Q: On last week’s radio show, you mentioned free Web photo-storage and sharing sites. Which ones are the best? — Kurt
A: Uploading your images to a photo-sharing site is a great idea for anyone with a digital camera for a variety of reasons:
• It becomes an off-site backup of your precious photos.
• It eliminates the complications of e-mailing photos.
• It allows you to share your memories with others, publicly or privately.
• And it allows you an easy way to keep your photos organized.
The popularity of digital photography spawned the popularity of photo-sharing sites, which has created a logjam of companies offering to store and share your photos.
At face value they all seem to provide the same service, but a little digging will reveal some significant differences. Your objectives for the service will have the most to do with which one is right for you.
For instance, some services will only store your images for free if you buy something from them periodically. Some may require that anyone wishing to view your photos has to register (usually for free) before they can see your images.
Some sites allow others to download your original high-resolution images while others only allow visitors to download a compressed image. They want to encourage visitors to buy prints or CDs instead.
For those with a small library of images that want a simple interface, Flickr (www.flickr.com) is a good choice, especially if you are interested in the social side of photo sharing. There is an upload limit of 100MB per month for free accounts, and only pay accounts will allow the downloading of high resolution originals. So if you have a large library you should look elsewhere.
For those with large libraries of images that want to make it easy for others to access, there is Shutterfly (www.shutterfly.com). There are no storage limitations, and you don’t have to ever buy anything to keep your free account active. Your visitors will not be forced to create an account to see your albums, and you can create lots of gifts with your images.
The only downside to Shutterfly is that you can’t download the high-resolution originals. But what you can download is reasonable if want to cut and paste in a standard document.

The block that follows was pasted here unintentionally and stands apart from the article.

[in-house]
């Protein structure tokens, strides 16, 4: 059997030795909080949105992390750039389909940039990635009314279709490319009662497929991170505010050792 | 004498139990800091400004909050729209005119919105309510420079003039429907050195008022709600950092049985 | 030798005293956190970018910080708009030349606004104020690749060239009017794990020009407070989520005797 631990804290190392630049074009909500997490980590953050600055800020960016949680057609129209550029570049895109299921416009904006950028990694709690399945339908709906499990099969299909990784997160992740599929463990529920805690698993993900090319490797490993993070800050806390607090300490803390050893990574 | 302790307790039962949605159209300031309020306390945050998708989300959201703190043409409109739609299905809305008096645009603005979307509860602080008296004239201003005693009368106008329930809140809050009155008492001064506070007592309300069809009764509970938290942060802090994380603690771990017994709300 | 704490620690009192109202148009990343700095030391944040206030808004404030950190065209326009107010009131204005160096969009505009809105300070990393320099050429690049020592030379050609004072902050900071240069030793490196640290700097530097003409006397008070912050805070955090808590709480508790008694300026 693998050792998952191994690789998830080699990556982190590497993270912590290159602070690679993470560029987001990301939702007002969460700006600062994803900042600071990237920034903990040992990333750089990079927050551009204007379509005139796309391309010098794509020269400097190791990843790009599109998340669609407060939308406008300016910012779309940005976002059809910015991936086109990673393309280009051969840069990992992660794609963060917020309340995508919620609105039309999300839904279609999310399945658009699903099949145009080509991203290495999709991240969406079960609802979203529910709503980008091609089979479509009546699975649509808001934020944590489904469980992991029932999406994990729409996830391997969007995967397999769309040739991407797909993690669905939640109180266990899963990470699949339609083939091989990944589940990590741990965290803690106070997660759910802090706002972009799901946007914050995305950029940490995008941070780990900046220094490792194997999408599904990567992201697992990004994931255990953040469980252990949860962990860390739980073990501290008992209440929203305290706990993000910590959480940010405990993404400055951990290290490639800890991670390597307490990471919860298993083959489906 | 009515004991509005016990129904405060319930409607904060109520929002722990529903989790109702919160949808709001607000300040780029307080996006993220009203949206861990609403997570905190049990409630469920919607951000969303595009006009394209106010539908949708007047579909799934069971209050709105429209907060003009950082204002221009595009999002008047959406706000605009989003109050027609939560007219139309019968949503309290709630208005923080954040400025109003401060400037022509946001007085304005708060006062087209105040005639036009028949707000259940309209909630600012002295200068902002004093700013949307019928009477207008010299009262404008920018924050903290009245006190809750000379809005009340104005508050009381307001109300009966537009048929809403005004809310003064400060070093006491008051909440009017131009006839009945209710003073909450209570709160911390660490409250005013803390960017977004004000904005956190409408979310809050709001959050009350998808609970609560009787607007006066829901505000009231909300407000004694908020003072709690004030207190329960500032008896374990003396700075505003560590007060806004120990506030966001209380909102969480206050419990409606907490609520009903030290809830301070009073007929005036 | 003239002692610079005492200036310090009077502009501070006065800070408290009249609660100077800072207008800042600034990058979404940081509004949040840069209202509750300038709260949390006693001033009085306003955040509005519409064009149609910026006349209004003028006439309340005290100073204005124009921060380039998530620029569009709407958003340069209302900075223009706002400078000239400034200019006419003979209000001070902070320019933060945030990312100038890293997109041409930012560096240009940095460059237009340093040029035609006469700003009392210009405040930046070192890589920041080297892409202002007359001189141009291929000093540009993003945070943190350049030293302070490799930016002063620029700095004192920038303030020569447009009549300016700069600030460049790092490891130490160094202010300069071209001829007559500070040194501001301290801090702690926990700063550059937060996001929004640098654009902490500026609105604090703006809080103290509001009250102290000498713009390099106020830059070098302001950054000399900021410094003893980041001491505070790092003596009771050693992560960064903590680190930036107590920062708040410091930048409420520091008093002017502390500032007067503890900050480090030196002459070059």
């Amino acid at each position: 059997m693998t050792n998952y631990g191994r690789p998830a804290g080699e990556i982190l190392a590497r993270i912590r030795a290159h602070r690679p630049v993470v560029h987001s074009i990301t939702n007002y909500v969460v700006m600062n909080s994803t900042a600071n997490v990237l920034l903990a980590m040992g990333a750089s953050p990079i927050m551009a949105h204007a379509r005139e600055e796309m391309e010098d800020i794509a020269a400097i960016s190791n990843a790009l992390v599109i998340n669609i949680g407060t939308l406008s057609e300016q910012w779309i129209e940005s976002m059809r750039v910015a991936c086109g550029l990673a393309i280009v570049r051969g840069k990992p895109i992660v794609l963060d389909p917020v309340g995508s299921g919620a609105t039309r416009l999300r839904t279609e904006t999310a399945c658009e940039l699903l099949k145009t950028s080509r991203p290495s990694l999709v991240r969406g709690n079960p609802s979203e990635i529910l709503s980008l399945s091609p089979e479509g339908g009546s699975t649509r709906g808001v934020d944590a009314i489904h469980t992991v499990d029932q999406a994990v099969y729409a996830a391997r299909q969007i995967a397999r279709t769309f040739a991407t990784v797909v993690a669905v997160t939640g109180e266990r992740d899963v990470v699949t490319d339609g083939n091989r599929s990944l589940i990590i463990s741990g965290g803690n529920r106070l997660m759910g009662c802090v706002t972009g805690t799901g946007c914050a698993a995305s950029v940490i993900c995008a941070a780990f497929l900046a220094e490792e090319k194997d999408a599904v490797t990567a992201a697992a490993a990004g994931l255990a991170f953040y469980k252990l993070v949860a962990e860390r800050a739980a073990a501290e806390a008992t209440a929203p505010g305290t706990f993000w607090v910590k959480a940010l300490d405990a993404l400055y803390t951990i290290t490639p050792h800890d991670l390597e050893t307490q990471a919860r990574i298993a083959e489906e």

For those who are completely overwhelmed by their digital photo libraries, Google has come up with a nice one-two punch with Picasa software (http://picasa.google.com) and Picasa Web Albums.
I’ve been installing Picasa as a photo managing platform for my friends, families and customers for years. It has a very easy to understand and use interface as well as automatic scanning of your existing photos to create logical albums.
Its editing tools are very easy to use (especially the red eye removal tool), and if you do want to e-mail images, Picasa will compress them on the fly.
Another great reason to install Picasa is to avoid all of the junk that most digital camera manufacturers force on their unsuspecting customers when they install the included software.
Picasa can transfer your pictures from your camera to your computer’s hard drive and, with a Web Albums account, up to the Internet all in one program.
Picasa Web Albums free accounts have a 1Gb storage limit (you can pay for more if you need it), which translates to three to four thousand high resolution images, allows downloading of the high resolution originals and works in concert with the Picasa software on your computer.
Once you have Picasa installed on your computer and running, click on the Web Albums icon at the bottom to get your account set up.
Ken Colburn is president of Data Doctors Computer Services and host of the “Computer Corner” radio show, which can be heard at www.datadoctors.com/radio. Readers may send questions to firstname.lastname@example.org.